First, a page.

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You have to remember that a lot of folks didn't raise as many concerns over the Hill project because it was on the other side of the tracks.

 

The main issue seemed to be the number of units and the entire Charlotte corridor is going to get more and more. I agree Stonehenge is not the best at architecture, but they do have a formula that works. They may walk away form this one once the numbers are crunched and you may end up with nothing.. I also think they will walk away from the one next to Kroger on up Charlotte Pike.

 

Its all good for the new folks that moved  into these areas as the pioneers, but it seems in Nashville, they do not want to share their acre of heaven with anyone.

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39 minutes ago, smeagolsfree said:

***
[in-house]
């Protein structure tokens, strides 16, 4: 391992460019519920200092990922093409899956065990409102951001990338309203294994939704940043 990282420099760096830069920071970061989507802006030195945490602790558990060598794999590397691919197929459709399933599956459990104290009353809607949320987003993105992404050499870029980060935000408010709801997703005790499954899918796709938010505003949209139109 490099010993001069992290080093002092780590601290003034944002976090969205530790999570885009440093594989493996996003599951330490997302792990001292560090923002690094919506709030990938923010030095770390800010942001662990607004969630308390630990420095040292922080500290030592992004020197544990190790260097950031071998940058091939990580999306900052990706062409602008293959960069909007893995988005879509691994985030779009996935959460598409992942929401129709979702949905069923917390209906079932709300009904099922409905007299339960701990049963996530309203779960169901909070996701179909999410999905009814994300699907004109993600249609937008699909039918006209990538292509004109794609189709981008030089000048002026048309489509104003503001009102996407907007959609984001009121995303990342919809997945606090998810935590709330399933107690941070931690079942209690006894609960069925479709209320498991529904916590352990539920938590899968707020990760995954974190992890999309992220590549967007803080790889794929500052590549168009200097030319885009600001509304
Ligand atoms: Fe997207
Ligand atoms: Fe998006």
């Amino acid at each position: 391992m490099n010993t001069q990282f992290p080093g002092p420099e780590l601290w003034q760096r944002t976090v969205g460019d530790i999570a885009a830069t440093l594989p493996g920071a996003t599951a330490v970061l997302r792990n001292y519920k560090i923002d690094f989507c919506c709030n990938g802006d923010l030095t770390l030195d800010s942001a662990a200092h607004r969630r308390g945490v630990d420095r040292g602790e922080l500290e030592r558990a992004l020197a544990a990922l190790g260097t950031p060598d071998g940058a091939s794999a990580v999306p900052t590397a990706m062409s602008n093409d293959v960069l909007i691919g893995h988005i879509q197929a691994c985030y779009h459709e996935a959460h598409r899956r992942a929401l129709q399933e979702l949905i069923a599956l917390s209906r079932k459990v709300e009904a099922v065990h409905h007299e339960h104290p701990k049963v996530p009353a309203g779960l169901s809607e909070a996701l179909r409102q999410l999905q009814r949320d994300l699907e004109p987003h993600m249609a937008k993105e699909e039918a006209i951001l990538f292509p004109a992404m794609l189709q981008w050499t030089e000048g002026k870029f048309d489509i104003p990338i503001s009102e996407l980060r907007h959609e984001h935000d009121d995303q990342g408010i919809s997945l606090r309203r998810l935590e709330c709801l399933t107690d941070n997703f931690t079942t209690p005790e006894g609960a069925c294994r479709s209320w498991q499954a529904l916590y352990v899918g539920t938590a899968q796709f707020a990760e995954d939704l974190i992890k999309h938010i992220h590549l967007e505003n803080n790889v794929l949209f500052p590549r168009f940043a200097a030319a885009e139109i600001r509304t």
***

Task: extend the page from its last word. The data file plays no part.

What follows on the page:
You have to remember that a lot of folks didn't raise as many concerns over the Hill project because it was on the other side of the tracks.

 

The main issue seemed to be the number of units and the entire Charlotte corridor is going to get more and more. I agree Stonehenge is not the best at architecture, but they do have a formula that works. They may walk away form this one once the numbers are crunched and you may end up with nothing.. I also think they will walk away from the one next to Kroger on up Charlotte Pike.

 

Its all good for the new folks that moved  into these areas as the pioneers, but it seems in Nashville, they do not want to share their acre of heaven with anyone.

Excellent post Ron. One of your best.

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1 hour ago, nashveit said: